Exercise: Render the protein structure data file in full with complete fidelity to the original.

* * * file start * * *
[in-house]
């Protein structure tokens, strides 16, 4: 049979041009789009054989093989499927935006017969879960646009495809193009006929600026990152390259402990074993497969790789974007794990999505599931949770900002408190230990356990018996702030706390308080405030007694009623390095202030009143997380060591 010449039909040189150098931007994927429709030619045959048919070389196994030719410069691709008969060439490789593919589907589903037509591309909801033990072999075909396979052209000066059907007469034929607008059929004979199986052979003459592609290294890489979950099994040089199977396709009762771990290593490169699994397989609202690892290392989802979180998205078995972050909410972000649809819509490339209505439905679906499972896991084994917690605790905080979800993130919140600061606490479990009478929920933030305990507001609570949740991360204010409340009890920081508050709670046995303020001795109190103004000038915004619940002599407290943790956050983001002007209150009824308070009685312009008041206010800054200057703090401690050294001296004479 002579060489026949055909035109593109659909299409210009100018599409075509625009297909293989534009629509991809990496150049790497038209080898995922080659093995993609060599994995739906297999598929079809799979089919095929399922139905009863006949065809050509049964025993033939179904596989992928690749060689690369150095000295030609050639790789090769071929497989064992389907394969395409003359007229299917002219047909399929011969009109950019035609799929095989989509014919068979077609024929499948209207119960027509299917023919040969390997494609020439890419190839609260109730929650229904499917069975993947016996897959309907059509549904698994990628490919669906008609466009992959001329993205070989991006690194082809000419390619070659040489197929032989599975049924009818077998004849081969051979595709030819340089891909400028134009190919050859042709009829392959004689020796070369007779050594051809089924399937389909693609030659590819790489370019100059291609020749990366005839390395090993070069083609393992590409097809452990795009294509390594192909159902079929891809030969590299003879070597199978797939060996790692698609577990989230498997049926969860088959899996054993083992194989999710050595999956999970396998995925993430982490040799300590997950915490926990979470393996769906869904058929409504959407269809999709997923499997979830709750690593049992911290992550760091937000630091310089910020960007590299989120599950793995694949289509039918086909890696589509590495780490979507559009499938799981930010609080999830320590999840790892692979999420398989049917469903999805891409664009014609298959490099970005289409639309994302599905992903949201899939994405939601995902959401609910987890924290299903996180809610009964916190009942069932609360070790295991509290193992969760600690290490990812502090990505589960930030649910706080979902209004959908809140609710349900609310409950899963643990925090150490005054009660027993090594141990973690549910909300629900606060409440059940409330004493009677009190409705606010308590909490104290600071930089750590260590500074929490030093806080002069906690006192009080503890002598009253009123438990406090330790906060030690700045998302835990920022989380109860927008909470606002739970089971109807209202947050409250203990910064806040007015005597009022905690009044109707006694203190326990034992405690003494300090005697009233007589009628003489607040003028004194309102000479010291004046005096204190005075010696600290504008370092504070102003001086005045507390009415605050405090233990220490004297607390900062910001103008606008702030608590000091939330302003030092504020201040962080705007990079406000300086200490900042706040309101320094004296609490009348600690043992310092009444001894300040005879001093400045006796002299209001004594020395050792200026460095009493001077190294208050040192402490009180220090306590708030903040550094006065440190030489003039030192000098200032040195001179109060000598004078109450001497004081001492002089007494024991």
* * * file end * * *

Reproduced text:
[in-house]
């Protein structure tokens, strides 16, 4: 049979041009789009054989093989499927935006017969879960646009495809193009006929600026990152390259402990074993497969790789974007794990999505599931949770900002408190230990356990018996702030706390308080405030007694009623390095202030009143997380060591 010449039909040189150098931007994927429709030619045959048919070389196994030719410069691709008969060439490789593919589907589903037509591309909801033990072999075909396979052209000066059907007469034929607008059929004979199986052979003459592609290294890489979950099994040089199977396709009762771990290593490169699994397989609202690892290392989802979180998205078995972050909410972000649809819509490339209505439905679906499972896991084994917690605790905080979800993130919140600061606490479990009478929920933030305990507001609570949740991360204010409340009890920081508050709670046995303020001795109190103004000038915004619940002599407290943790956050983001002007209150009824308070009685312009008041206010800054200057703090401690050294001296004479 002579060489026949055909035109593109659909299409210009100018599409075509625009297909293989534009629509991809990496150049790497038209080898995922080659093995993609060599994995739906297999598929079809799979089919095929399922139905009863006949065809050509049964025993033939179904596989992928690749060689690369150095000295030609050639790789090769071929497989064992389907394969395409003359007229299917002219047909399929011969009109950019035609799929095989989509014919068979077609024929499948209207119960027509299917023919040969390997494609020439890419190839609260109730929650229904499917069975993947016996897959309907059509549904698994990628490919669906008609466009992959001329993205070989991006690194082809000419390619070659040489197929032989599975049924009818077998004849081969051979595709030819340089891909400028134009190919050859042709009829392959004689020796070369007779050594051809089924399937389909693609030659590819790489370019100059291609020749990366005839390395090993070069083609393992590409097809452990795009294509390594192909159902079929891809030969590299003879070597199978797939060996790692698609577990989230498997049926969860088959899996054993083992194989999710050595999956999970396998995925993430982490040799300590997950915490926990979470393996769906869904058929409504959407269809999709997923499997979830709750690593049992911290992550760091937000630091310089910020960007590299989120599950793995694949289509039918086909890696589509590495780490979507559009499938799981930010609080999830320590999840790892692979999420398989049917469903999805891409664009014609298959490099970005289409639309994302599905992903949201899939994405939601995902959401609910987890924290299903996180809610009964916190009942069932609360070790295991509290193992969760600690290490990812502090990505589960930030649910706080979902209004959908809140609710349900609310409950899963643990925090150490005054009660027993090594141990973690549910909300629900606060409440059940409330004493009677009190409705606010308590909490104290600071930089750590260590500074929490030093806080002069906690006192009080503890002598009253009123438990406090330790906060030690700045998302835990920022989380109860927008909470606002739970089971109807209202947050409250203990910064806040007015005597009022905690009044109707006694203190326990034992405690003494300090005697009233007589009628003489607040003028004194309102000479010291004046005096204190005075010696600290504008370092504070102003001086005045507390009415605050405090233990220490004297607390900062910001103008606008702030608590000091939330302003030092504020201040962080705007990079406000300086200490900042706040309101320094004296609490009348600690043992310092009444001894300040005879001093400045006796002299209001004594020395050792200026460095009493001077190294208050040192402490009180220090306590708030903040550094006065440190030489003039030192000098200032040195001179109060000598004078109450001497004081001492002089007494024991």